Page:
Herring roe, or kazunoko, is prized for its wing shape, vibrant colour and crunchy texture.

Herring roe, or kazunoko, is prized for its wing shape, vibrant colour and crunchy texture.

You want me to eat what? A look at some of B.C.’s most exotic seafoods

Our waters are the envy of other countries for these five delicacies - Part 1

When foreign markets closed their doors to seafood imports during the COVID-19 pandemic, B.C. fisheries suffered huge losses this year. Some sympathetic consumers here at home abandoned the cheaper, farmed products from other countries to pay a little more for fresh, locally sourced wild catches, as suppliers and retailers identified new ways of getting that seafood on the shelf.

By population alone, domestic appetites will never replace markets abroad, valued at $1.4 billion annually, but there’s hope the trend will continue post-pandemic as British Columbians come to appreciate the importance of food security and the economic wellbeing of coastal communities.

But there are some more obscure fisheries that will never secure the support of mainstream seafoods like crab, prawns, or halibut. So while B.C.’s exotic catches normally end up abroad, it’s worth remembering the harvesters remain here at home — neighbours and friends, spokes in the local economy as important as any other to keep things spinning.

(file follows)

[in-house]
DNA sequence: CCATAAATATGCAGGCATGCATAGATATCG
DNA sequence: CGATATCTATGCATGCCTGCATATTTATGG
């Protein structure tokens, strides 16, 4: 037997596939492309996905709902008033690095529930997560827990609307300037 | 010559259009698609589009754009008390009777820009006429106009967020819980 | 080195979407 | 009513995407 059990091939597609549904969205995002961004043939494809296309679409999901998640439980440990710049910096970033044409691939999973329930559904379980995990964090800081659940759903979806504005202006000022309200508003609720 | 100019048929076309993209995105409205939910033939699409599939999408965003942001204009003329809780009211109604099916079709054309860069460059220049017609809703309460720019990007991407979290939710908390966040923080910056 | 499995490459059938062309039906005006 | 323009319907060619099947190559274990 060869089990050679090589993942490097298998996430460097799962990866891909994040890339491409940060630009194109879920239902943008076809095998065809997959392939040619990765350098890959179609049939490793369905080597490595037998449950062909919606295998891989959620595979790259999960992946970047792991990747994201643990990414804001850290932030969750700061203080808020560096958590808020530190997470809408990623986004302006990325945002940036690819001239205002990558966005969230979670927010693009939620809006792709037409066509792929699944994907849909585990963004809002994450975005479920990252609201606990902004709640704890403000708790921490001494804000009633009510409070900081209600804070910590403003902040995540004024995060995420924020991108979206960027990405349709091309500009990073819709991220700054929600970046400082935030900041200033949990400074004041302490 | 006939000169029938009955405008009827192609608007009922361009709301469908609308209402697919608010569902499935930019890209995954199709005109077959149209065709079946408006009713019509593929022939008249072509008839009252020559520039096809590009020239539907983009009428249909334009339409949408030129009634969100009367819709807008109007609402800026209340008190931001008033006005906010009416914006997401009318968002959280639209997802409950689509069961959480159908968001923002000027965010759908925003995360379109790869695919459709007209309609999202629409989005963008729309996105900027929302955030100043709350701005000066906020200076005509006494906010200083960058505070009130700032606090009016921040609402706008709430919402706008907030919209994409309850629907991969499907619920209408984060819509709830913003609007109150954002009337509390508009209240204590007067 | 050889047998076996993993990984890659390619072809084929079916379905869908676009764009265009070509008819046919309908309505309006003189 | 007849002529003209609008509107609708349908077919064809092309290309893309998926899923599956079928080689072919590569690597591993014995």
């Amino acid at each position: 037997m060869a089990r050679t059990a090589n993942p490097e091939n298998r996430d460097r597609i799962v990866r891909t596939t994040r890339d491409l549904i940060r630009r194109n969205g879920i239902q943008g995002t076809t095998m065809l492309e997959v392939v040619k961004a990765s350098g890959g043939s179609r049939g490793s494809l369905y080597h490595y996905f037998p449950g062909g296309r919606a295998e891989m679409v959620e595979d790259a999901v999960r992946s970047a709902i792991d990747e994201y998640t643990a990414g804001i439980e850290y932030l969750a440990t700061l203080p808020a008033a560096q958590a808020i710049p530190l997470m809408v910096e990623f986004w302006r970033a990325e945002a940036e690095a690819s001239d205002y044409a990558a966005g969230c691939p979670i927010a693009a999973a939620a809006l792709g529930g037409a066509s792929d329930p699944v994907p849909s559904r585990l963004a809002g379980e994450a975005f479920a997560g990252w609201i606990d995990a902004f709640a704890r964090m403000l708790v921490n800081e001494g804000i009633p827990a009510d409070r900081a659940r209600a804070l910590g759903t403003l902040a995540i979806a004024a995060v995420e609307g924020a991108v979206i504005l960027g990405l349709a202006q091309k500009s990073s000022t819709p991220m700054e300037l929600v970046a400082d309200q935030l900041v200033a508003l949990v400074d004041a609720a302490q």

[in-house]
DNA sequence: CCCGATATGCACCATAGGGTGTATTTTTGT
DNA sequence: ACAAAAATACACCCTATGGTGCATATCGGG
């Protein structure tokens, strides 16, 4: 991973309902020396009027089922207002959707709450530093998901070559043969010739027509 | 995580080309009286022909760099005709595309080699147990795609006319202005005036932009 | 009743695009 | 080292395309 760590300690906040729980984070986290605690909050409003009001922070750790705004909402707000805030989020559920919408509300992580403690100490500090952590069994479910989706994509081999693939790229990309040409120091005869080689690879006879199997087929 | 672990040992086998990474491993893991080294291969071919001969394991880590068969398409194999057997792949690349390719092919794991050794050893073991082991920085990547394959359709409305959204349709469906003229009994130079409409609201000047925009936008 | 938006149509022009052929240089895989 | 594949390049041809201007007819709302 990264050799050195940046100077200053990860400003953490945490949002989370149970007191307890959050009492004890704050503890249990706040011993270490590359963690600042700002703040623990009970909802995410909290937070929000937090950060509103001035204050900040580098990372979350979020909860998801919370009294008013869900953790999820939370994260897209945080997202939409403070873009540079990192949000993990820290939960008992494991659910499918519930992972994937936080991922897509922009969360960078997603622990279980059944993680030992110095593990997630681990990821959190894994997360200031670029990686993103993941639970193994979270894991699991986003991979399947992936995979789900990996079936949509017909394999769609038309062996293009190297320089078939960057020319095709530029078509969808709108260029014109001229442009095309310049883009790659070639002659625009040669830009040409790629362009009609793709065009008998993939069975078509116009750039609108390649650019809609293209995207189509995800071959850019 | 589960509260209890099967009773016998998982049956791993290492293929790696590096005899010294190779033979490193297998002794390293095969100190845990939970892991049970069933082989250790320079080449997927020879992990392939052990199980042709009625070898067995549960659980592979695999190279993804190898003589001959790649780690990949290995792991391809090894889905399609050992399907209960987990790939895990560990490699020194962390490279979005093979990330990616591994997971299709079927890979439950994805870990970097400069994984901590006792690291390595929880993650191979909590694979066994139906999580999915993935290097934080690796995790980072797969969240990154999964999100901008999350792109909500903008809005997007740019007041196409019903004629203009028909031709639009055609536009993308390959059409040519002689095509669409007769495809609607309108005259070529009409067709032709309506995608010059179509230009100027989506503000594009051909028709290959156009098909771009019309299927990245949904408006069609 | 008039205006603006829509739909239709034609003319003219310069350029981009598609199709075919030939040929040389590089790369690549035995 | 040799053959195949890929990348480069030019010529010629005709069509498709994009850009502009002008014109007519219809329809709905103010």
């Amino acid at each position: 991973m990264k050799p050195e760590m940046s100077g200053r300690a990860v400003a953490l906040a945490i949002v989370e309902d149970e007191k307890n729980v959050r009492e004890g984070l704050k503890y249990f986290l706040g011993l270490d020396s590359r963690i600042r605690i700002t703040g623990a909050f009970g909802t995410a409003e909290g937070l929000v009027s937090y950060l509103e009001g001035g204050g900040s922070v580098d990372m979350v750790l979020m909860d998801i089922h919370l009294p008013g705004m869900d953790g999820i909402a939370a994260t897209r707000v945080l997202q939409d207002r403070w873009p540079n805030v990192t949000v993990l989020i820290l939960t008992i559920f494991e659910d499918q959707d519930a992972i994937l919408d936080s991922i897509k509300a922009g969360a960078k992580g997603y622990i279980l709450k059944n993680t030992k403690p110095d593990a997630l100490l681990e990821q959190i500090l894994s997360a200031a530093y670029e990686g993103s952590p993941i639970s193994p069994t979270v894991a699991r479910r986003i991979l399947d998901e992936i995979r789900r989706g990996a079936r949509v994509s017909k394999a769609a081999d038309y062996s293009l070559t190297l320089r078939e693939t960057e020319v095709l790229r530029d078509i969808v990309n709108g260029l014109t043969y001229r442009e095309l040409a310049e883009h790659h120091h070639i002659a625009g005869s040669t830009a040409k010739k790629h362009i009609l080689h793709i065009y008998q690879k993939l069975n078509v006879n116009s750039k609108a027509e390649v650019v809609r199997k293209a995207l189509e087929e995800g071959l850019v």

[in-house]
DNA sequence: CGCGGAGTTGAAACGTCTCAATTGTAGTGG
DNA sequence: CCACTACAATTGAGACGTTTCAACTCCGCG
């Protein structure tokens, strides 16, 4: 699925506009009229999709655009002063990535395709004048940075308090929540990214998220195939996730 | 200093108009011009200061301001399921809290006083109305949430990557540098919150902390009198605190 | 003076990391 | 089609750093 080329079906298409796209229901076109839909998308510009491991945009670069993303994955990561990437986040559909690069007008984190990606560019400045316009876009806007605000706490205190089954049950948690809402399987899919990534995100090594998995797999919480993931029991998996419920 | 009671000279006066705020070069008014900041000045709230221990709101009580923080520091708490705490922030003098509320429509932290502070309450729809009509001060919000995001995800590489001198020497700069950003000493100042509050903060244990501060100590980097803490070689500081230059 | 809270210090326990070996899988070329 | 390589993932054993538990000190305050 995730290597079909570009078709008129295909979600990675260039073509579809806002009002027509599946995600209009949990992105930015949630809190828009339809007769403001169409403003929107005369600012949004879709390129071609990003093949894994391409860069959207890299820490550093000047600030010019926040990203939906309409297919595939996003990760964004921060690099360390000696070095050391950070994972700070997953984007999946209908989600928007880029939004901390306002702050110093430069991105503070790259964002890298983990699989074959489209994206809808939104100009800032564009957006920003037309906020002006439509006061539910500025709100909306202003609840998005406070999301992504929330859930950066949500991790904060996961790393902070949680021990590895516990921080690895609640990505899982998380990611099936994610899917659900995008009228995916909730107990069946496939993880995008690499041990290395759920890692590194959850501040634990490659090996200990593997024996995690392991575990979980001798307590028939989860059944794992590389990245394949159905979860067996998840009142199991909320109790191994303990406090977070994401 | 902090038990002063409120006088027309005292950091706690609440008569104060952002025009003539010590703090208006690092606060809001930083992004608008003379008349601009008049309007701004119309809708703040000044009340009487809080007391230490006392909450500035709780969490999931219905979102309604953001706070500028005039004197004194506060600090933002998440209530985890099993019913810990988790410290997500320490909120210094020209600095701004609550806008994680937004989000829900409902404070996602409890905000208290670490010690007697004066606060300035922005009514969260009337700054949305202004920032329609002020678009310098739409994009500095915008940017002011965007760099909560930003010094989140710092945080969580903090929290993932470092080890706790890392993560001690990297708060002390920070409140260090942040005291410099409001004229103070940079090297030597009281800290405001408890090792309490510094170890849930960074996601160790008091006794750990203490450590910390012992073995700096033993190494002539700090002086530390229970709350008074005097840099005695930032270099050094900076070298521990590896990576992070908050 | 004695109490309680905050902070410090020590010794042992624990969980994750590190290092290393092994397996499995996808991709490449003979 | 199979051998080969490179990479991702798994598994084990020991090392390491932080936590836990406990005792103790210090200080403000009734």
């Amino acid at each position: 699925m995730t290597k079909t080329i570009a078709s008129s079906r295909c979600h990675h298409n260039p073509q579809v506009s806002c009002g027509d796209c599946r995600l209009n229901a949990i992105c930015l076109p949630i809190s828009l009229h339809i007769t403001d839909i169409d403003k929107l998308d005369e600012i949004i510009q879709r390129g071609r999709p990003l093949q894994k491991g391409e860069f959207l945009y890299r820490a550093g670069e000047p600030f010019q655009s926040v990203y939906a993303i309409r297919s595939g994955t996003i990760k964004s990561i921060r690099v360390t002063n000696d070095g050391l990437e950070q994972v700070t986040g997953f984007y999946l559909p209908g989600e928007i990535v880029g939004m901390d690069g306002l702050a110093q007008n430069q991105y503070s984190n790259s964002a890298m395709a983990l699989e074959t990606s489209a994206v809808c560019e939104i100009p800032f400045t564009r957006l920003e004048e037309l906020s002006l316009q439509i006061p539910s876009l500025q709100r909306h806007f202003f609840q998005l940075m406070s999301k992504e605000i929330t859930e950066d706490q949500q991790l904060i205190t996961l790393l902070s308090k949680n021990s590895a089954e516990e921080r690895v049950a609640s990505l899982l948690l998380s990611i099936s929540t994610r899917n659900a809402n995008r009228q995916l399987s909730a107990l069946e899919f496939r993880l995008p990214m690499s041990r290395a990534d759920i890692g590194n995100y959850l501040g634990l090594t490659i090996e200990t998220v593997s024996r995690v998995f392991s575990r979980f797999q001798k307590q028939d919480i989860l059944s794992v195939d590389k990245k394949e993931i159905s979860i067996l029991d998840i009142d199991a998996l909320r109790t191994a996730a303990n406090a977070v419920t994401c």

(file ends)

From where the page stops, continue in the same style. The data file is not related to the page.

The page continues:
Black Press Media invites you to explore local waters to support these men and women, while having a little fun in the process. In this two-part series we present five of B.C.’s top exotic exports you can try at home.

READ MORE: B.C.’s wild seafood exports snagged in Beijing’s recent COVID-19 panic

Geoduck Clam

What it lacks in good looks, it compensates with attitude. Pronounced GOOEY-duck, this is the world’s largest burrowing clam with an extraordinary lifespan of about 140 years (no, that’s not a typo). Native to the coasts of Washington and B.C., the filter-feeder is distinguishable for its ability to far outgrow its puny shell, reach up to two pounds in weight and, remarkably, telescope its siphon more than one metre from the safety of its sandy burrow to pull in the nutrients of the sea.

Divers, with a surface air supply and 70 pounds of weights, walk around the ocean floor seeking out the siphon tip poking through the sand then use pressurized water to liquefy the surrounding area, allowing for easy extraction. Because every geoduck is harvested by hand, there is zero bycatch.